Hitachi Data Systems (HDS) has its own take on EMC's 1 petabyte (PB) plus DMX-3 announcement. It is that EMC did what it could and what it could do was limited by the Symmetrix architecture. Whereas EMC can have a 1 petabyte DMX-3 array HDS' Tagmastore USP (Universal Storage Platform) can only have 345TB (0.345PB) of internal storage. But TagmaStore USP can manage 32PB of storage in total by using external (and heterogeneous) arrays and presenting it as a single 32PB of logical storage. That's at least thirty times more.

EMC can't do this. For HDS it's all to do with its virtualisation facility, its Tiered Storage Manager (TSM), its multiple storage link protocol support and, crucially, its ability to virtualise external disk arrays.

I asked Roger Turner, HDS director of hardware product marketing, about this difference between the EMC and HDS approaches to high-end storage.

TW: HP and EMC use both Fibre Channel (FC) and Fibre Channel-attached ATA (FATA) drives in their arrays. What drives can you have inside TagmaStore?
Roger Turner: We only use proper, full duty cycle, Fibre Channel drives. TagmaStore is inherently tier 1 storage. For archival-class ATA drives we'd use external storage, such as our WMS100, and virtualise it. That way is less expensive for customers. Our approach simplifies the way you manage this.

TW:Can you have different tiers inside TagmaStore.
Roger Turner: Of course. You can optimise the storage and its quality of service to match server and application needs. You could have 73GB, high rpm drives for applications needing a low head to drive contention ration. There could be mid-capacity 146GB drives and high-capacity 300GB drives with a lower spindle speed. These could be used for applications satisfied with a high head to drive contention ratio.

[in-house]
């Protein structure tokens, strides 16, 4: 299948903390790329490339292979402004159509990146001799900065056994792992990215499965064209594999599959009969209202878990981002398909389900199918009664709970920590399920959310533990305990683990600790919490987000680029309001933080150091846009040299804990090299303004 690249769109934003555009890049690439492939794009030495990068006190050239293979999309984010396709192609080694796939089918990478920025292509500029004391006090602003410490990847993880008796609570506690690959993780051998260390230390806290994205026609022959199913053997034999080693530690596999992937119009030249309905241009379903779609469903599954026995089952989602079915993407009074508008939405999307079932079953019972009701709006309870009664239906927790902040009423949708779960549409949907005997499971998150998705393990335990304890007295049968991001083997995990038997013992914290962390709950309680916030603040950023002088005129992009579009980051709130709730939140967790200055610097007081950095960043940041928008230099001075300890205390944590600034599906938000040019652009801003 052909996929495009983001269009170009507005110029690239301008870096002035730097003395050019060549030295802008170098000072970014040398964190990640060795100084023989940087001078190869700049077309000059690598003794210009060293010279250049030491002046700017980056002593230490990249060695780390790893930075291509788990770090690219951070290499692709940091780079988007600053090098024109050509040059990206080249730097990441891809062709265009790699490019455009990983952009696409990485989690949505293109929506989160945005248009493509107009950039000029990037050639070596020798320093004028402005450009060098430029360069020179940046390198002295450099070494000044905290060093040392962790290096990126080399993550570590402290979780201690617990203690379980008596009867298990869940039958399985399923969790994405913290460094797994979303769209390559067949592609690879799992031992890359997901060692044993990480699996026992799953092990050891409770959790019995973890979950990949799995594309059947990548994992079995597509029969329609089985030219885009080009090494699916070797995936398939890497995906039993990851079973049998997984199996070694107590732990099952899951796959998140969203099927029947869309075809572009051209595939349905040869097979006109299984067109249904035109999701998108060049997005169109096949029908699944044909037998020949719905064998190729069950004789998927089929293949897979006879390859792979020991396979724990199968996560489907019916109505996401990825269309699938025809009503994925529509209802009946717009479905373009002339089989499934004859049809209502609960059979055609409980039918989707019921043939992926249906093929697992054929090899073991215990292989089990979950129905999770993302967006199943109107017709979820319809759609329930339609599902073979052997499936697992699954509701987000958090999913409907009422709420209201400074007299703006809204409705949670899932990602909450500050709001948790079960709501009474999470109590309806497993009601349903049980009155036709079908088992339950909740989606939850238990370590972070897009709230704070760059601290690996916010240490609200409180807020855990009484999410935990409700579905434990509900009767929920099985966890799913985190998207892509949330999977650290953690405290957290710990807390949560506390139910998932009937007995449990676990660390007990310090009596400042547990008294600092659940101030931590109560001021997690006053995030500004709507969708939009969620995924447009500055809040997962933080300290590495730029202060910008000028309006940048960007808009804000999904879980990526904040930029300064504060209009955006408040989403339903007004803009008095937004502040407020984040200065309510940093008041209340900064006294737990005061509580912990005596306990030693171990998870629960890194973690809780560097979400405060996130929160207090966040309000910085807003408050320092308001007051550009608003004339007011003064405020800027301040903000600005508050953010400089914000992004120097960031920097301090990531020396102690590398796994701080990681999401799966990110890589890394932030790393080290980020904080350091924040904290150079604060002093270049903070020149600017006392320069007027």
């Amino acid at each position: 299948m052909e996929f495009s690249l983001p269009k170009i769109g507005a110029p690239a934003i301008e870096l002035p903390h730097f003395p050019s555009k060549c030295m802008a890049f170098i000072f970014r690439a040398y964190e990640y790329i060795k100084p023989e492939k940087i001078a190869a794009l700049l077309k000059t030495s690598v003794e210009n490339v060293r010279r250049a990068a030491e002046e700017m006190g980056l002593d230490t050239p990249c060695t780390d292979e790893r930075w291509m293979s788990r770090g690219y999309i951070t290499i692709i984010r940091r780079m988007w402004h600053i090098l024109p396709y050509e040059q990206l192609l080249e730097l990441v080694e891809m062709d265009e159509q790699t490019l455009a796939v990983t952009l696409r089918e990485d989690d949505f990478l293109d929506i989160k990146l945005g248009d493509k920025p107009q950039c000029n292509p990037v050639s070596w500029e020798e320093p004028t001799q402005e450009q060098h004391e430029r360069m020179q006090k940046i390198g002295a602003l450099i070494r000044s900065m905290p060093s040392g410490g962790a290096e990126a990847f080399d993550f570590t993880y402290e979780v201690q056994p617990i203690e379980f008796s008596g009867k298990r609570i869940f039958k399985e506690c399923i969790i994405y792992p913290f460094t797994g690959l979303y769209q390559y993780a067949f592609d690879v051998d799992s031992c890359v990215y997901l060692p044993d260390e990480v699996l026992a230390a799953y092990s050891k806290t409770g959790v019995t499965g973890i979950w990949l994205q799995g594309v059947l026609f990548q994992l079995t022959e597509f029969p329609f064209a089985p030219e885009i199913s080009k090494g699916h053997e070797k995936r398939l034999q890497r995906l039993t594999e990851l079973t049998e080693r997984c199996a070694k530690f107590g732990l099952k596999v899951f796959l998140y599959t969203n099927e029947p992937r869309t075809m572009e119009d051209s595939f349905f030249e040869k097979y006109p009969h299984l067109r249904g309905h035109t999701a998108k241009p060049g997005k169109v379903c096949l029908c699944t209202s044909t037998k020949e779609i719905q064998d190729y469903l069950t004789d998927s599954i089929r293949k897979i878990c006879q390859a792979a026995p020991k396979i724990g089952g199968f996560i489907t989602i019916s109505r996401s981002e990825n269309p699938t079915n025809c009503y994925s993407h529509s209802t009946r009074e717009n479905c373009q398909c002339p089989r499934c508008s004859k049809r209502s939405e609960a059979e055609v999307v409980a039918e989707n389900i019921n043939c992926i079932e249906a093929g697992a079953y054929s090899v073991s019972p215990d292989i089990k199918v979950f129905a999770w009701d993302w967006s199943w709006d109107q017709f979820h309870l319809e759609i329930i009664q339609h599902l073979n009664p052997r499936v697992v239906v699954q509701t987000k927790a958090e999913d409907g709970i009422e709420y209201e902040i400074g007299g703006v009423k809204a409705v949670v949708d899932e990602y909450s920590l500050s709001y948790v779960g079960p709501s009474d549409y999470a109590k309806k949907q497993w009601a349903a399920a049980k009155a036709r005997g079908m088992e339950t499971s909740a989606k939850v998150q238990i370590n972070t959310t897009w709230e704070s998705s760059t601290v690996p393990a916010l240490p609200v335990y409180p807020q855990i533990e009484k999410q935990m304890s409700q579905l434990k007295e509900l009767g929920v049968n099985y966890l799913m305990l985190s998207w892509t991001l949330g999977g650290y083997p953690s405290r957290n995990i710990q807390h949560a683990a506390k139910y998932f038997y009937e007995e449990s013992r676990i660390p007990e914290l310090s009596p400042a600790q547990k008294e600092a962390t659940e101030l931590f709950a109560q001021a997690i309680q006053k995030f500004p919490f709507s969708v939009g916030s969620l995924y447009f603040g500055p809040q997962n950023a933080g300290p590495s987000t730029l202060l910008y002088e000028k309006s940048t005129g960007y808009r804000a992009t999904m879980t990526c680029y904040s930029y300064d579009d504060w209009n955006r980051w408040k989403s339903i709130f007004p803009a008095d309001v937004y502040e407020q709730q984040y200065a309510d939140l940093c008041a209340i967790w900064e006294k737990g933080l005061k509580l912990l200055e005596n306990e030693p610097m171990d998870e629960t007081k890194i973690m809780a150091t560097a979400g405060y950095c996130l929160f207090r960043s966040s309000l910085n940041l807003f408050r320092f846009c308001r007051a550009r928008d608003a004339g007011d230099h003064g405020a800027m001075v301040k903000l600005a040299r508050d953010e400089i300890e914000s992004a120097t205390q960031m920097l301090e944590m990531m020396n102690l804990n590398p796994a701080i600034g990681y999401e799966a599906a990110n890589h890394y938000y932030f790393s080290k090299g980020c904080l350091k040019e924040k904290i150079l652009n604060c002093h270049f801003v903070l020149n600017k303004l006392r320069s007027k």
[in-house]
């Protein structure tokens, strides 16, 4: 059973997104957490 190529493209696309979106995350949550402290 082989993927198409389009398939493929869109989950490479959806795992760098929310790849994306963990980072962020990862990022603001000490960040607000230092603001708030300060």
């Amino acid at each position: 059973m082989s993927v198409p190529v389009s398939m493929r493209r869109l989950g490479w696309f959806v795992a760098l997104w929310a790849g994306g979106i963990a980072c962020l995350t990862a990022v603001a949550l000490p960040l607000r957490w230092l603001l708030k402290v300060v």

TW: These would be less mission-critical applications. How are these different tiers organised and how is data moved between them?
Roger Turner: With TSM - our Tiered Storage Manager, which is a software toolset. It effectively manages the movement of data between tiers based on policies (set by customers) or on usage patterns. Servers don't need to know that the data they are accessing has been moved because its world-wide name remains the same.

TW: OK. You can have multiple tiers of storage and you can have one logical pool. Doesn't each tier form its own logical pool? How is this worked out?
Roger Turner: TagmaStore does present one logical pool but it is divided into logical partitions, roughly equivalent to mainframe LPARs. Each logical pool is a virtual machine in its own right with its own cache, front and backend. TagfmaStore can have up to 16 virtual machines and the NSC55 can have up to eight.

TW: So there is a three-level hierarchy here: a single logical pool at the top; divided into logical partitions; each of which can have multiple disk storage tiers. Why did EMC choose the approach it did?
Roger Turner: It's the best they could do given their architecture. Because they can't virtualise external storage they have to add extra tiers inside Symmetrix.

TW: Okay, grant that, but won't InVista be able to virtualise external, and heterogeneous, disk storage?
Roger Turner: You use the future imperfect tense! The big problem is that InVista can only virtualise FC-attached disk. InVista can't virtualise FICON or ESCON-connected arrays, nor can it virtualise NAS or SATA drives. So EMC put ATA (meaning FATA) into the Symmetrix. That's expensive. We keep it external and put it on lower cost modular ATA storage array.